A news source you can trust?

How many typos, misspellings, and wrong word choices does it take before you question the credibility of a news article? If the article is written by a Yahoo! News staffer, I start with an attitude of skepticism, which is buttressed by the errors that are sure to be there.

I can count on there being at least one homophonic error. In this article, the writer claims an ice sculpture was discretely wheeled into a hotel suite:

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Unless that sculpture was delivered in bits of ice cubes, it was brought in discreetly, so as not to attract attention.

A typo in a photo caption isn’t the worst thing you’ll find in the article:

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But a second homophonic error just might be:

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Perhaps it’s a rite of passage at Yahoo! News: You can’t get a byline until you’ve made at least three boneheaded mistakes in a single article.

Here’s a makeshift spelling of makeshift:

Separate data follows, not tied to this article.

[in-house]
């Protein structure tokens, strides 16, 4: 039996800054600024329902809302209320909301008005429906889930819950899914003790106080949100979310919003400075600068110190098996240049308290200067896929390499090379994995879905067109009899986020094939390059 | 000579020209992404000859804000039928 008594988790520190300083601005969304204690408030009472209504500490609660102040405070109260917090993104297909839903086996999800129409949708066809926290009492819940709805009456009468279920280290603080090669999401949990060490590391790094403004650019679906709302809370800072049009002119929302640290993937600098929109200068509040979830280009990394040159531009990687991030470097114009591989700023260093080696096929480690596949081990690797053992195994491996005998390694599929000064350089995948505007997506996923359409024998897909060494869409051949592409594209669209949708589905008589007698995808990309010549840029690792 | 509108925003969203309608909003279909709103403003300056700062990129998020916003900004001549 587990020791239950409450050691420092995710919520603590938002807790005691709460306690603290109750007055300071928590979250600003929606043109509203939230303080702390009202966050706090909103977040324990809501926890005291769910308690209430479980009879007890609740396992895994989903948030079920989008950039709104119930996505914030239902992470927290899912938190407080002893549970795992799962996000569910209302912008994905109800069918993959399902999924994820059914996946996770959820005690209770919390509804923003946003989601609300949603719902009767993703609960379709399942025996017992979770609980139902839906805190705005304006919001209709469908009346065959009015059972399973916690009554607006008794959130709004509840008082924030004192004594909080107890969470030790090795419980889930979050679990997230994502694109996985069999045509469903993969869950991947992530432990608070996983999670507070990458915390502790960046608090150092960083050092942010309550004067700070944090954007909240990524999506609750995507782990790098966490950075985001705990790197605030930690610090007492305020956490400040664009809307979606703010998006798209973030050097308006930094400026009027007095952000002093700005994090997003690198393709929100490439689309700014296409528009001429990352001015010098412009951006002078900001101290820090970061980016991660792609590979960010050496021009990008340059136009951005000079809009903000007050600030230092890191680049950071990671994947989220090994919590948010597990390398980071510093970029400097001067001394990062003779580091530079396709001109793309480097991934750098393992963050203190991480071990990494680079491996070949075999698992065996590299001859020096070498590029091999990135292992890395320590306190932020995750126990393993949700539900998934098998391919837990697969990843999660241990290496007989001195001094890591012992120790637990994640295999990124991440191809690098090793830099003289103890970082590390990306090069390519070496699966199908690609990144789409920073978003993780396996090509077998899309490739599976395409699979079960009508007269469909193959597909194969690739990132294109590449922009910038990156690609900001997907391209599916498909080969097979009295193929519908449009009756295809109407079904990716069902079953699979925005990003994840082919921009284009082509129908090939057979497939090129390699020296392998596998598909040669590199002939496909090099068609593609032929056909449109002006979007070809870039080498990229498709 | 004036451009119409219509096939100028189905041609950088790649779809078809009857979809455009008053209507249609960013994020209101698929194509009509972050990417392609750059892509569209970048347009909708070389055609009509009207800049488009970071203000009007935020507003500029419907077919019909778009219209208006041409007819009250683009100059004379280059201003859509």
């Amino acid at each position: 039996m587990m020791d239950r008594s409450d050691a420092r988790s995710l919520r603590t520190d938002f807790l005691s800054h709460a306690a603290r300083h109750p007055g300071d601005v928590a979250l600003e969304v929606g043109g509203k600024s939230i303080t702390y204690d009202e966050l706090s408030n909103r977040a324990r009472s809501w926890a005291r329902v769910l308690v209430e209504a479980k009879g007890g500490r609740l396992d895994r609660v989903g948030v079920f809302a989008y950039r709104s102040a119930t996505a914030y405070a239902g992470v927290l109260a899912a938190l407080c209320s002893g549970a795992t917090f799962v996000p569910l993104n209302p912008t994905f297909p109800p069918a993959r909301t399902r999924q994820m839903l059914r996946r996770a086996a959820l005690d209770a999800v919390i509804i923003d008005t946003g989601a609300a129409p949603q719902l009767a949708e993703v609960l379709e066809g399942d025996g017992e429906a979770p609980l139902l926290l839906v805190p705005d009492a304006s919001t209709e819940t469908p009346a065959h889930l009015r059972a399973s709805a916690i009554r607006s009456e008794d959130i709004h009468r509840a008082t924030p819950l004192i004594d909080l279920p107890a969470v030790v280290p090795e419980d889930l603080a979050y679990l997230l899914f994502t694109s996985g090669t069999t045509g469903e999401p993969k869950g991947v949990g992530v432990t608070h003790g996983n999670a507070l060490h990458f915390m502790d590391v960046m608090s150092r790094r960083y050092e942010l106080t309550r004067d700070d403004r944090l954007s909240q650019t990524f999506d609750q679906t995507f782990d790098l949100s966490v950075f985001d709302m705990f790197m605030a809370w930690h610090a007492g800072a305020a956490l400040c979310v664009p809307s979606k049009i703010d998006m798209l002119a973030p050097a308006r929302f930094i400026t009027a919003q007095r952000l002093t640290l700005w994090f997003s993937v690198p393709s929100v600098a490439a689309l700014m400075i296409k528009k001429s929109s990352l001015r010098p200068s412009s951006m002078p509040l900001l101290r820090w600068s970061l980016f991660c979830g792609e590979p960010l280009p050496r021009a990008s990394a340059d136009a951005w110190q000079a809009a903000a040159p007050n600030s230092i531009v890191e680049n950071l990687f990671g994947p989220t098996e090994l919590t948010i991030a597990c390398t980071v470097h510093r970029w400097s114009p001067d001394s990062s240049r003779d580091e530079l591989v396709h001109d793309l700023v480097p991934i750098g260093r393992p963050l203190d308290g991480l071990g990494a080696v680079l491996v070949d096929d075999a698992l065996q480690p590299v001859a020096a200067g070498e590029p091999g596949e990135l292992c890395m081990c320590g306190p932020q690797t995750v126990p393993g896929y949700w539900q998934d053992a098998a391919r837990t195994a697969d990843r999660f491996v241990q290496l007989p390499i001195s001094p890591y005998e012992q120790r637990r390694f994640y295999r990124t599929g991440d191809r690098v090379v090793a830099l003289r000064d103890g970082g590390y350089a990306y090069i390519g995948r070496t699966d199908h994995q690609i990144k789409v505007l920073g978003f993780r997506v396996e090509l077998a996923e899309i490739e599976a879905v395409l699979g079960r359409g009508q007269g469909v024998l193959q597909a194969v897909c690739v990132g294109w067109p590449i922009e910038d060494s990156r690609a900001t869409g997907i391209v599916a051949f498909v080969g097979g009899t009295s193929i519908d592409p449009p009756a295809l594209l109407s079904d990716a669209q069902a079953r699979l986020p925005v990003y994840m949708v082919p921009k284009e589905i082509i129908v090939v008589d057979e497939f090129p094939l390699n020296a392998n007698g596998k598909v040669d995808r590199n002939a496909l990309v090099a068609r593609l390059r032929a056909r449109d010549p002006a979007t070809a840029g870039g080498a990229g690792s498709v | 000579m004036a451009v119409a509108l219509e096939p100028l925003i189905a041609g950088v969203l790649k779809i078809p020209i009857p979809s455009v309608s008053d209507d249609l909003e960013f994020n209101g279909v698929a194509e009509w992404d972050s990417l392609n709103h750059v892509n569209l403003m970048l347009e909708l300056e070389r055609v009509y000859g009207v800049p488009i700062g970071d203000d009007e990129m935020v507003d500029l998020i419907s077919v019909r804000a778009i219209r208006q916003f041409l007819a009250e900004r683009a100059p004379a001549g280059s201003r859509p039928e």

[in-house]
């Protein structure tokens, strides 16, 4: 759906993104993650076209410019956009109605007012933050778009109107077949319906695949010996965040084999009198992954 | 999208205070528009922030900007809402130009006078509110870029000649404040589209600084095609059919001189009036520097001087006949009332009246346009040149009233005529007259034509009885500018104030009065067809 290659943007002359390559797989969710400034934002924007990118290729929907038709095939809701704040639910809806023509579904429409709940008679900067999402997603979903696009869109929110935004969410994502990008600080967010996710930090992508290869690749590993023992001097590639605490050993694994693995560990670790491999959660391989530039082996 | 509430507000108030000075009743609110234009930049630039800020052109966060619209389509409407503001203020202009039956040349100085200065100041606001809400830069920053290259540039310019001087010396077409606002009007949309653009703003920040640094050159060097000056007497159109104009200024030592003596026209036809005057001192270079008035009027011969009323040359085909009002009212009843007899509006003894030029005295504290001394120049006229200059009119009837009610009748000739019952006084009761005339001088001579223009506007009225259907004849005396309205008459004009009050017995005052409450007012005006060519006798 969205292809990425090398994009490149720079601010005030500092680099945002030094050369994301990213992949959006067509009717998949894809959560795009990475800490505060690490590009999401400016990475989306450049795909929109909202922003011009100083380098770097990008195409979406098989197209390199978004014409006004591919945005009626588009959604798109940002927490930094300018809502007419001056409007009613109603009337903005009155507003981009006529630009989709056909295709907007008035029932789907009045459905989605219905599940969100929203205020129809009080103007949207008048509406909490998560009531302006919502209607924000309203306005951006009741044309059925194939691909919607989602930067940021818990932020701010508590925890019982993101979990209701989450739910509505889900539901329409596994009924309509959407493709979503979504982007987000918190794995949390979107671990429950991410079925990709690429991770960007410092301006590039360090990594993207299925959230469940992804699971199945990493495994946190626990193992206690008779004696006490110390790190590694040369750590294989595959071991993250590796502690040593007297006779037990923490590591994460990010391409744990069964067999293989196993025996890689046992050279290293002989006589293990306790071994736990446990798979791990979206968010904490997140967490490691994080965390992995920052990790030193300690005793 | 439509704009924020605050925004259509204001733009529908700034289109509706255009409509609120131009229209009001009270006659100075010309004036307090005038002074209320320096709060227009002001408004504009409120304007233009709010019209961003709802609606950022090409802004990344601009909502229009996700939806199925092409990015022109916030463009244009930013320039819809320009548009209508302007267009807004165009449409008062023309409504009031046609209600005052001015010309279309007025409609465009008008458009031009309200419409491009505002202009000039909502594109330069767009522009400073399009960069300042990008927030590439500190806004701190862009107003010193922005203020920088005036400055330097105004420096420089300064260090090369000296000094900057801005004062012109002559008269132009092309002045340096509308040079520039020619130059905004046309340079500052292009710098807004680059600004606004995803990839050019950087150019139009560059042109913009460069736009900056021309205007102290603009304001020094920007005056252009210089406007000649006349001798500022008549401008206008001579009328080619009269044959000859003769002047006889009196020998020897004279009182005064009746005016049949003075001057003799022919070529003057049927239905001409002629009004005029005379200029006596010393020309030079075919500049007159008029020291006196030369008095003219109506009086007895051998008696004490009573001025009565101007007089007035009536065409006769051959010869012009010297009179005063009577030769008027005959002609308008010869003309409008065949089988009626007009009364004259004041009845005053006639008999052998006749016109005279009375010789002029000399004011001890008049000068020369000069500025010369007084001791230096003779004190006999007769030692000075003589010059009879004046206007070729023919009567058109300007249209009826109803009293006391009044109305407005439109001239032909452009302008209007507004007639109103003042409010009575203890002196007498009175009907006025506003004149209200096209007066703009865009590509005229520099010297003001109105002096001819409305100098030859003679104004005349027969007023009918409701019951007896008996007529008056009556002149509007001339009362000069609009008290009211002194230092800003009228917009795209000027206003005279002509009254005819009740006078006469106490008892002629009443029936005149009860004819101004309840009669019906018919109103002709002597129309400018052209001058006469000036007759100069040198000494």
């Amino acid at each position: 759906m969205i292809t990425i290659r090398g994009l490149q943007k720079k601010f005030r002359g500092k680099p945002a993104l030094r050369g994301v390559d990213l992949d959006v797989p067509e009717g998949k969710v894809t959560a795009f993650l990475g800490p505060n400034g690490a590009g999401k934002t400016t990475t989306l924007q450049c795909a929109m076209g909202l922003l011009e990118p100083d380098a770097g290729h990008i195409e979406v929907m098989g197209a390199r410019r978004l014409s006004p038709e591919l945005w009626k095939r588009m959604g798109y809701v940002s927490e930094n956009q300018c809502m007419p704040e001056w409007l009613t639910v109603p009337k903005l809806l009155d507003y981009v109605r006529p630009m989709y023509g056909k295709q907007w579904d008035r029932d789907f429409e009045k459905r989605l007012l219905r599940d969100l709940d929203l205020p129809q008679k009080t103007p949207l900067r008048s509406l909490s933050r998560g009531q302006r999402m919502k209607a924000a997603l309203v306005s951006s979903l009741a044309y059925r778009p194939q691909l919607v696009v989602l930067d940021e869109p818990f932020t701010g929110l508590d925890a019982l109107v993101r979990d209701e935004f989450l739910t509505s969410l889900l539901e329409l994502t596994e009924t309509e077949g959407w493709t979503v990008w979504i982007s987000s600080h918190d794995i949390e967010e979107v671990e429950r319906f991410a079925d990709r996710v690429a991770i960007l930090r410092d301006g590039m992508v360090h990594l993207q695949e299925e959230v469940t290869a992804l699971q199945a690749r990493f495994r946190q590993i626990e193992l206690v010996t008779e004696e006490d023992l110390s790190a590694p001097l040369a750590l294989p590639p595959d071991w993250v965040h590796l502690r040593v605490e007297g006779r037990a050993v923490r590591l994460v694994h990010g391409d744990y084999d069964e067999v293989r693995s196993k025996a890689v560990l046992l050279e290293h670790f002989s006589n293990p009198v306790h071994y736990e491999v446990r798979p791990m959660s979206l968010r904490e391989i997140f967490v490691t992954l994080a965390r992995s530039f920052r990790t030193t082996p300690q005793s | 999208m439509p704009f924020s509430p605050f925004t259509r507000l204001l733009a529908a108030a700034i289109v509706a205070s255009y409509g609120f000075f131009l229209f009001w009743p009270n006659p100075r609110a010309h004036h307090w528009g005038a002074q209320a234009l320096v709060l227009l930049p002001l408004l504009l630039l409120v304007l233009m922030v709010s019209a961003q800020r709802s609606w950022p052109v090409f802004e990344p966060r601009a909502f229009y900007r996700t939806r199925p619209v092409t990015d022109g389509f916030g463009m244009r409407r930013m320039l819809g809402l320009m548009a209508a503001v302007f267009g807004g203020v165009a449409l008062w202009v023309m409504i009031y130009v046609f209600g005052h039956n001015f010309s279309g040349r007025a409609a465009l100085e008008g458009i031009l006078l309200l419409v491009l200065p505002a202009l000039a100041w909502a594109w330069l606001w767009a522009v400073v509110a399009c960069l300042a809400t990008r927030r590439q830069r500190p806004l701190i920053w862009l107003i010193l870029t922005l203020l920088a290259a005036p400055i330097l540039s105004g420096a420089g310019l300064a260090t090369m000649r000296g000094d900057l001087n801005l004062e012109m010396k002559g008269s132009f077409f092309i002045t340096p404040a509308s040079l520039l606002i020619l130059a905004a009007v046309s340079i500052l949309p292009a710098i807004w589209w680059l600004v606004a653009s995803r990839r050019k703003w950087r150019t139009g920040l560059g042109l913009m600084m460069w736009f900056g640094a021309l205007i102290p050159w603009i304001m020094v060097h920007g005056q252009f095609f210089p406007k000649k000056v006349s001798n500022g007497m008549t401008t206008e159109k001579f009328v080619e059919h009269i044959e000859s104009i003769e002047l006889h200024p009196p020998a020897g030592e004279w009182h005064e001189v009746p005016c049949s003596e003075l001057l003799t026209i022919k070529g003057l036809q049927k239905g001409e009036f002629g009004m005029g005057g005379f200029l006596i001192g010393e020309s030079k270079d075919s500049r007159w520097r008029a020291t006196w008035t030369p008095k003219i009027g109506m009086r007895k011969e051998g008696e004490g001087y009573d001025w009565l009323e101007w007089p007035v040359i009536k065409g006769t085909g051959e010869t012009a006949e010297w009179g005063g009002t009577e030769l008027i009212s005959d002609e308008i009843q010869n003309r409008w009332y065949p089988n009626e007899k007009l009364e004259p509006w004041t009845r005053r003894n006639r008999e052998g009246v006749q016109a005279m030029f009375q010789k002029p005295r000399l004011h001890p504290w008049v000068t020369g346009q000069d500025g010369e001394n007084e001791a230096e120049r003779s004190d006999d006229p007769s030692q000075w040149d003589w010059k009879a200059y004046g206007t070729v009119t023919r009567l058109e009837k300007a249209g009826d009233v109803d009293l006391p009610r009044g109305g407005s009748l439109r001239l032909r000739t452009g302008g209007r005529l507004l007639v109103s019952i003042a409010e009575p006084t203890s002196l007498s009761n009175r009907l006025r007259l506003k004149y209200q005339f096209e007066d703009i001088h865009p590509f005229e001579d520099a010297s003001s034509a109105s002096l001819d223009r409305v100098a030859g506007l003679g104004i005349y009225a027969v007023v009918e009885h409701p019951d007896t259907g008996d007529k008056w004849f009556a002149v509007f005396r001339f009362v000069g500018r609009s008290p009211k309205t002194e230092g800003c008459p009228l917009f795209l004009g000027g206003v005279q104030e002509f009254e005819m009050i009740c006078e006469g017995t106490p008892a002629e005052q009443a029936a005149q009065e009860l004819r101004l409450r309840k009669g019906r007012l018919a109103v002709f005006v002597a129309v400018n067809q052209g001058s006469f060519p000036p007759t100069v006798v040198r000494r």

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There’s nothing wrong with this paragraph except for the arbitrarily capitalized former and the spelling of Dinesh D’Souza and Cathy McMorris Rodgers:

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Two of those mistakes would get you sent to the woodshed in a legitimate news organization. But wait! There’s more! Here, the writer claims there was a big band consisting of 16 pieces:

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and yet in the photo caption, he’s added a musician:

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Perhaps the writer was enjoying the contents of the kegerator when he wrote this:

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and then forgot that if you use a dollar sign, you shouldn’t also use the word bucks (because that would be “20 dollars bucks”):

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So, I’m not trustin’ too much (if anything) I read from this author. I guess for some, getting an article published is all that matters:

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2 Responses to “A news source you can trust?”

  1. lectorconstans Says:

    Having led a sheltered life, I didn’t know what an “ice luge elephant” is. A short trip through the internet shows that it’s a very strange object indeed.

    But then, college students can occasionally be wild types.


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